from Odalisque In Pieces
by Carmen Giménez-Smith
Versified, we took pills and ideals. The backlit of the hills' blue against the sky plus
the creamy soignée element flared around us. Under dutiful watch, almighty christ.
So some day I was walking with Dawn. The drills gone for Sunday. My duress was
valentiney, not the deliverable package.
Torrential downplay of the giggling kind. I am sad to see you go. Then the humpbacked
lady with her such trying walked past. We walked too, but not the limping kind.
Not the body failure way. Limbed as fish or tree. Wired for longitude. We were just
loving the grand early-ness of walk. Some do. Some do.
Coincidence then with such a bomb shudder. Such like in none to see. The better part of
it in the neck and gut. The ground was as still as always but the shift made us look,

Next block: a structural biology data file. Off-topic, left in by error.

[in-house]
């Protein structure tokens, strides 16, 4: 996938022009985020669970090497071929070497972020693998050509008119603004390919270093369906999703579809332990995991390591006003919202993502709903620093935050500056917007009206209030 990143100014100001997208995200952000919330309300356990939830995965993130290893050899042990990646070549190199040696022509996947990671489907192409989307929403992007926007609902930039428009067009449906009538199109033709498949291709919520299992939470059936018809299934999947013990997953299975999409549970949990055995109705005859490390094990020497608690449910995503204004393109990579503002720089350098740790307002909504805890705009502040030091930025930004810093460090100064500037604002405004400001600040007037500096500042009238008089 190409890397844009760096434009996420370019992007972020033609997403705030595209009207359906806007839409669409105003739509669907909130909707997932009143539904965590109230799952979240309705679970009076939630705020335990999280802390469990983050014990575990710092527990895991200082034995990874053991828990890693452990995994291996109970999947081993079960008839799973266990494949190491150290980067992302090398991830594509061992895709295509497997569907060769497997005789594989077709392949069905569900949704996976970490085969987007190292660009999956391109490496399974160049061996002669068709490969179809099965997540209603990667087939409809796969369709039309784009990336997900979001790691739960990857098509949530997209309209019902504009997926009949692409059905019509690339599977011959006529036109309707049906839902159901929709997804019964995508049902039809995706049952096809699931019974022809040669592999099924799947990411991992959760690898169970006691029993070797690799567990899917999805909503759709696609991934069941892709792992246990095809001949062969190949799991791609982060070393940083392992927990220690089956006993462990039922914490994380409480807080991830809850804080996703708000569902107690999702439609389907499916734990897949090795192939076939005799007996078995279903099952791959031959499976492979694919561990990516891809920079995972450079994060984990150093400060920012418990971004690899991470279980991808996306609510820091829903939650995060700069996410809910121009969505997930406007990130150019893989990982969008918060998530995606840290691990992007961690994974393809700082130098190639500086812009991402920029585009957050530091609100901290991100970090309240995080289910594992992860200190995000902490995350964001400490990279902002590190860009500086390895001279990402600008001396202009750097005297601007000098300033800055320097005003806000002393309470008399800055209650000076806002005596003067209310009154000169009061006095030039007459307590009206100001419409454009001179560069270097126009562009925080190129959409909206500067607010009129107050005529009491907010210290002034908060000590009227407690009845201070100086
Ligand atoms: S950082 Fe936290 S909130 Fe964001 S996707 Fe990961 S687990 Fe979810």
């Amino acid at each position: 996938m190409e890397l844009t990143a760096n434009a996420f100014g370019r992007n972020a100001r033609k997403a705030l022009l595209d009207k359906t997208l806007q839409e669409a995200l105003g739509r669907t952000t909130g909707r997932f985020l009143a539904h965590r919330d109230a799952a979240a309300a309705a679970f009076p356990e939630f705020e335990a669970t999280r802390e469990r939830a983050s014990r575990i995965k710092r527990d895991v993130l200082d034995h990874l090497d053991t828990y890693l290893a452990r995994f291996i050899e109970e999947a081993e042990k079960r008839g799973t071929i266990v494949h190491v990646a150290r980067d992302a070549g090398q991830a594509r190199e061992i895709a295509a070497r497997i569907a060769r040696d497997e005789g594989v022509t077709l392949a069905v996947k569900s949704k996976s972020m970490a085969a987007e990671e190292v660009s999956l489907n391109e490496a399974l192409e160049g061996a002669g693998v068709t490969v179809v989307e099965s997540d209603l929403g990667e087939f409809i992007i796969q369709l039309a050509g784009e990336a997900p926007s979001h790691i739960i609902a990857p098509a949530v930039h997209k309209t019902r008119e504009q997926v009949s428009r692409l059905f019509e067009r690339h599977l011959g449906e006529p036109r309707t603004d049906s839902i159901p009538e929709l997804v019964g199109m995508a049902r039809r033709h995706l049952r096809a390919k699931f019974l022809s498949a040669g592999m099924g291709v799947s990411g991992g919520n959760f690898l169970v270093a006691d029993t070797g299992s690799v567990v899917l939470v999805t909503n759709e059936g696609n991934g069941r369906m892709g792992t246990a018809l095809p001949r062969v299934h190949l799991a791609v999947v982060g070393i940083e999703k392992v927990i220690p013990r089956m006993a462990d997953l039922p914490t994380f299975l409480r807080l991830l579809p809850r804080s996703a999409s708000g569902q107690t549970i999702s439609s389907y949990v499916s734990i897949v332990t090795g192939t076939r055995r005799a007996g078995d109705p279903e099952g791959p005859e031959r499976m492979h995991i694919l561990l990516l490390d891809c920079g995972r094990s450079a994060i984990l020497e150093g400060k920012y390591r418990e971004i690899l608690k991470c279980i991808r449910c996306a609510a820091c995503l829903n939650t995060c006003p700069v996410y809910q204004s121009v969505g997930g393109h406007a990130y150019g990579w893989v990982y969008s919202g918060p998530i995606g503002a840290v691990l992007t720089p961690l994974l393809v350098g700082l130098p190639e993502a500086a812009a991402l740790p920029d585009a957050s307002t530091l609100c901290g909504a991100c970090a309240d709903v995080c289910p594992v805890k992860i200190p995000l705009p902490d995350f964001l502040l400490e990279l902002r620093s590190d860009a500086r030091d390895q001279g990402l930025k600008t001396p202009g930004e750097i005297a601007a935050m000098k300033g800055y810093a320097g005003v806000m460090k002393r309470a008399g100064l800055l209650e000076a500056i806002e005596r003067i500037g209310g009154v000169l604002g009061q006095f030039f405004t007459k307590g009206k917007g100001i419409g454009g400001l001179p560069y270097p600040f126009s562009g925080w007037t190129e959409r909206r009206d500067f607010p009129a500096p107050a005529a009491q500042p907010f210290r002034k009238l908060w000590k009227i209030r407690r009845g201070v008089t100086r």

for heaven came to earth to dimple our reverie. For that when two girls crossed came one,
old. For that peculiar nod knowing where we were.
Such fatuous noise we were, but also necessary. Killing time with cigarettes. Filling in
the blade okay. Then was it.
Carmen Giménez Smith is the author of a memoir and four poetry collections— including Milk and Filth, finalist for the 2013 NBCC award in poetry. She co-edited Angels of the Americlypse: New Latin@ Writing, published by Counterpath Press. A CantoMundo Fellow, she teaches in the creative writing programs at New Mexico State University while serving as the publisher of Noemi Press.